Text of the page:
NASA STTR 2017 Solicitation
FORM B - PROPOSAL SUMMARY
|PROPOSAL NUMBER:||171 T3.01-9959|
|RESEARCH SUBTOPIC TITLE:||Energy Harvesting, Transformation and Multifunctional Power Dissemination|
|PROPOSAL TITLE:||Electrical Power from Thermal Energy Scavenging in High Temperature Environments|
|SMALL BUSINESS CONCERN (SBC):||RESEARCH INSTITUTION (RI):|
|NAME:||Physical Sciences, Inc.||NAME:||Purdue University|
|STREET:||20 New England Business Center||STREET:||155 S. Grant Street|
|STATE/ZIP:||MA 01810 - 1077||STATE/ZIP:||IN 47907 - 2114|
|PHONE:||(978) 689-0003||PHONE:||(765) 494-6204|
PRINCIPAL INVESTIGATOR/PROJECT MANAGER (Name, E-mail, Mail Address, City/State/Zip, Phone)
Dr. Prakash B. Joshi
20 New England Business Center
Andover, MA 01810 - 1077
CORPORATE/BUSINESS OFFICIAL (Name, E-mail, Mail Address, City/State/Zip, Phone)
Dr. B. David Green
20 New England Business Center
Andover, MA 01810 - 1077
Estimated Technology Readiness Level (TRL) at beginning and end of contract:
Technology Available (TAV) Subtopics
Energy Harvesting, Transformation and Multifunctional Power Dissemination is a Technology Available (TAV) subtopic that includes NASA Intellectual Property (IP). Do you plan to use the NASA IP under the award?
TECHNICAL ABSTRACT (Limit 2000 characters, approximately 200 words)
Physical Sciences Inc. and Purdue University propose to develop a novel approach to scavenging heat from high intensity thermal environments encountered during space missions and converting this thermal power to electrical power at high efficiency. Examples include extremely hot heat shields during vehicle entry into planetary atmospheres (Mars/Venus probes) and during high speed ascent through planetary atmospheres (Sample return from Mars/Venus), hot claddings of radioisotope thermoelectric generators used for powering outer planetary spacecraft and multi-decade planetary bases (Mars/Venus/Lunar), as well as combustors and nozzles of space and launch propulsion systems. In this STTR we will develop an integrated metal hydride system and spectrally-tuned thermophotovoltaic power converter system that can extract heat during periods of high thermal intensity (tens of seconds), and convert it to electricity at greater than 25 percent efficiency. Following the end of this period, the system can continue to generate useful power for additional tens of minutes.
In Phase I, for the power converter system, we will demonstrate feasibility of fabricating a critical component in larger areas (5 cm x 5 cm), and for the metal hydride (MH) system, we will experimentally characterize the MH decomposition/recombination reactions that enable continual electrical power generation for a useful duration after the period of high thermal intensity has ended. In Phase II, we will produce an engineering prototype of the integrated heat scavenging electrical power generator system, fully tested in laboratory environment and in simulated operational thermal environment, together with an analytical model of a functional system.
POTENTIAL NASA COMMERCIAL APPLICATIONS (Limit 1500 characters, approximately 150 words)
The proposed heat scavenging electrical power converter will find applications in NASA exploration missions to planets with atmospheres, such as Venus, Mars, and likely others. Example missions include small, power-limited probes released from an orbiter to enter the atmosphere, gather data during descent, land on the surface, and continue data gathering operations for some time. The proposed technology would generate electrical power during the hot atmospheric descent as well as surface operations. Another example would be a planetary sample return mission, where a small probe ascends a high speed through the atmosphere, with the converter providing power generated from scavenging heat from the vehicle's heat shield. Planetary missions to Venus and Mars are presently a part of the NASA roadmaps. Other applications of the proposed heat scavenging power converter include generation of electricity from hot cladding of radioisotopes used in radioisotope thermoelectric generators on years-long planetary missions and proposed to be used on decades-long planetary bases.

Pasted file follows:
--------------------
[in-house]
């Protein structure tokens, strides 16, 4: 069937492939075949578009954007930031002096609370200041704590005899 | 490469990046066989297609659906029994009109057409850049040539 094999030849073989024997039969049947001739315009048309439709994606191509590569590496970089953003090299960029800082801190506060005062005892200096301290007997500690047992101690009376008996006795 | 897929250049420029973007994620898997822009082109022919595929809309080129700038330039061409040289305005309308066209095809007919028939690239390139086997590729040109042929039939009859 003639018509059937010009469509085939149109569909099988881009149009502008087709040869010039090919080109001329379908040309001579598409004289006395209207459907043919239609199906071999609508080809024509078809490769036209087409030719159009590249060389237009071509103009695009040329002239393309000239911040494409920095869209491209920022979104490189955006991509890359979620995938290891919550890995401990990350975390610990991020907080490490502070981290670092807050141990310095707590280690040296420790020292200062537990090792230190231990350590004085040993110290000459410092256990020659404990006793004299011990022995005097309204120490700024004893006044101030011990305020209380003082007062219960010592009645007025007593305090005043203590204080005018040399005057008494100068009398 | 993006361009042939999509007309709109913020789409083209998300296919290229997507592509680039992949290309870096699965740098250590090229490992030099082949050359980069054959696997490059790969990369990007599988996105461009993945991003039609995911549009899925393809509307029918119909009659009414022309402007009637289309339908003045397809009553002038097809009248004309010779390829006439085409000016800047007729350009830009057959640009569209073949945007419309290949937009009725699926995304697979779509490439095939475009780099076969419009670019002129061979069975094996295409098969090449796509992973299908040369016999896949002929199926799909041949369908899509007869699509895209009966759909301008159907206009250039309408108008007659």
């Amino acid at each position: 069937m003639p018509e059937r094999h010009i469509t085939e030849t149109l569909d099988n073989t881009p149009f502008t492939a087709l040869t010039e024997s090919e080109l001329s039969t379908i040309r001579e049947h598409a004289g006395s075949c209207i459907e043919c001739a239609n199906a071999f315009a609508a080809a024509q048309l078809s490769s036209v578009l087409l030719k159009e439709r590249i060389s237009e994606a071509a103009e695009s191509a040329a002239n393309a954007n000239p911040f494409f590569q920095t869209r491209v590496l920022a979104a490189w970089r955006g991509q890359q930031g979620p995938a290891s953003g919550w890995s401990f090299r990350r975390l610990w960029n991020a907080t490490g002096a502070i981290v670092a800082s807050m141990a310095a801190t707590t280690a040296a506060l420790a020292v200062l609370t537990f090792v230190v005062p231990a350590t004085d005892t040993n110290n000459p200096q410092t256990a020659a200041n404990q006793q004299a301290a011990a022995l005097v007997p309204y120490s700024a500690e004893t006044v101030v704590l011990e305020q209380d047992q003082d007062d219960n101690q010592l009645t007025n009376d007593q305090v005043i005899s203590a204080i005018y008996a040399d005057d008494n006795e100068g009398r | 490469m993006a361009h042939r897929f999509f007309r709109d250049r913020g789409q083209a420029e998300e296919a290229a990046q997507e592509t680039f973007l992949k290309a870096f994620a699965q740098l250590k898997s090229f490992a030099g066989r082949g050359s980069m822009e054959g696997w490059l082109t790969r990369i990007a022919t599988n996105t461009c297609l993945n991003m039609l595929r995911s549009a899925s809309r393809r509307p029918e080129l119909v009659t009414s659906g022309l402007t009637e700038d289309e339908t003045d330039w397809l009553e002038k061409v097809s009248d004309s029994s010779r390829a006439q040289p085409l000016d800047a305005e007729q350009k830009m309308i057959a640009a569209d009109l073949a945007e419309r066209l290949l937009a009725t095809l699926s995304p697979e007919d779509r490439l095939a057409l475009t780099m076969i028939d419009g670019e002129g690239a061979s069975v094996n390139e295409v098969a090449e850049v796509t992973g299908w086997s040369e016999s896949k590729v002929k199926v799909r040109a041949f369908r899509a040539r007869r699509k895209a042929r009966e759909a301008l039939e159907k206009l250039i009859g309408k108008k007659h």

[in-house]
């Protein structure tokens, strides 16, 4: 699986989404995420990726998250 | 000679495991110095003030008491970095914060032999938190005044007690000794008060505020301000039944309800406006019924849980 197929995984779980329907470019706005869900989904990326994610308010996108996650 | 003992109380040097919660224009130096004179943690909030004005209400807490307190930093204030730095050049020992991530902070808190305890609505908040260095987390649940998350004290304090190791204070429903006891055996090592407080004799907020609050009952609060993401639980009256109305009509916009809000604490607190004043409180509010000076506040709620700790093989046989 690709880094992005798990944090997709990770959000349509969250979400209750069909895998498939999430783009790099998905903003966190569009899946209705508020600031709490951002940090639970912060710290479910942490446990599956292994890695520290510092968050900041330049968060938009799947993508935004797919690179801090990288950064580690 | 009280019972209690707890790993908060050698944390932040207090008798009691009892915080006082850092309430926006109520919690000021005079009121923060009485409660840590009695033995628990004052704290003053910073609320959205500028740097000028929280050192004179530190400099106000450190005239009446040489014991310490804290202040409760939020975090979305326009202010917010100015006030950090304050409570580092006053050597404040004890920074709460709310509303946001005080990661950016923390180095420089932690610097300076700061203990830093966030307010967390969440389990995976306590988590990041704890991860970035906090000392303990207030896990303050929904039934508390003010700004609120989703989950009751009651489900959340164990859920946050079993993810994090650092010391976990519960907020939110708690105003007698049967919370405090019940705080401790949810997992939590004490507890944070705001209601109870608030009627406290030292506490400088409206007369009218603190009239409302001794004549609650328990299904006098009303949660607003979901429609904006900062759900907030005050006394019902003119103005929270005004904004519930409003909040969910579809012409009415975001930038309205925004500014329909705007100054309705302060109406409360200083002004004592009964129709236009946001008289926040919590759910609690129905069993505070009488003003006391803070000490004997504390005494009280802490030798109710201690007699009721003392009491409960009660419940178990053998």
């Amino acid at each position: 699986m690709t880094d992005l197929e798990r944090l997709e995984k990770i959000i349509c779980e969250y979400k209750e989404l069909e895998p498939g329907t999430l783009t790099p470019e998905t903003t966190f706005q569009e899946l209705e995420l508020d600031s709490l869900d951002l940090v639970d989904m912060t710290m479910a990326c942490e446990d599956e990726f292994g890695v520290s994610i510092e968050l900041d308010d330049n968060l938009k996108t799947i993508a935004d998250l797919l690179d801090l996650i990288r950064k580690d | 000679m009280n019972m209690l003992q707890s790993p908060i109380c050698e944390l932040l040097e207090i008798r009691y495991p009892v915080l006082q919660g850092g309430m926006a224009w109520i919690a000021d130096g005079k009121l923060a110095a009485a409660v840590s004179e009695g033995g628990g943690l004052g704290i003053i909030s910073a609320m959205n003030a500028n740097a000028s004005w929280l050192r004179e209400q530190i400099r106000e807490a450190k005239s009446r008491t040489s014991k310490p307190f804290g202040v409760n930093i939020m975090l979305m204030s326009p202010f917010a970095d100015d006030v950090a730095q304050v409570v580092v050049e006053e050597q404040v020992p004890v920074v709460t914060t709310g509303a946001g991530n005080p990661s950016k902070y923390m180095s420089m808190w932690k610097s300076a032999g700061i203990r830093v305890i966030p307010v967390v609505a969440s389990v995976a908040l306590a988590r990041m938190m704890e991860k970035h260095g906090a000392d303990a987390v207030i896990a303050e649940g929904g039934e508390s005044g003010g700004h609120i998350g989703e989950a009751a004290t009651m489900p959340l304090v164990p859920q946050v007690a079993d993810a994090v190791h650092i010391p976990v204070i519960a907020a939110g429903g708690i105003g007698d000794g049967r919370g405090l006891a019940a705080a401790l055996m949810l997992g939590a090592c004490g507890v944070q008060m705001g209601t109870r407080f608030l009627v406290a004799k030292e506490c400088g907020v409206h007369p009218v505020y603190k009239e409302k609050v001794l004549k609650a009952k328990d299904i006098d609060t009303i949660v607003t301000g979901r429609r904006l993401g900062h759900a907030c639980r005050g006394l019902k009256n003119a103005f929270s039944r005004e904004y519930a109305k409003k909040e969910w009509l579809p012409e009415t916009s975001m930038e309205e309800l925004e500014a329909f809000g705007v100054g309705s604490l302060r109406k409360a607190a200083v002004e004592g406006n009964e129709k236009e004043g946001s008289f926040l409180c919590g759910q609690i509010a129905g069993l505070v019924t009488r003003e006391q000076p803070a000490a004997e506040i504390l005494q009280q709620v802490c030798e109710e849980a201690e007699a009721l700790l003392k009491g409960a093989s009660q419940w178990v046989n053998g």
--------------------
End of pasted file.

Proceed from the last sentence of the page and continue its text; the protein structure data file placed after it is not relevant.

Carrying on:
POTENTIAL NON-NASA COMMERCIAL APPLICATIONS (Limit 1500 characters, approximately 150 words)
The proposed compact power generator devices have several aerospace and commercial applications. For example, power generator can be adapted for long range hypersonic vehicles reentering the earth's atmosphere. The customers for this application are the U.S. Air Force and the Navy. Compact, portable power generators are particularly suited for power generation on a small scale, such as for individual soldiers and campers/backpackers. In these applications, the hot source would be a burner consuming hydrocarbon fuel such as a portable propane cylinder, camping stove, etc. The government customers for this application include the U.S. Army, the U.S. Special Operations Command, and the Marines. Manufacturers of camping equipment would form a very large commercial customer base for this technology. The regenerative hydrides capability of our technology will have wide commercial applications in hydrogen storage systems for a variety of uses in the future hydrogen economy, including automobiles. Customers include various DoD agencies as well as a range of commercial manufacturers.
TECHNOLOGY TAXONOMY MAPPING (NASA's technology taxonomy has been developed by the SBIR-STTR program to disseminate awareness of proposed and awarded R/R&D in the agency. It is a listing of over 100 technologies, sorted into broad categories, of interest to NASA.)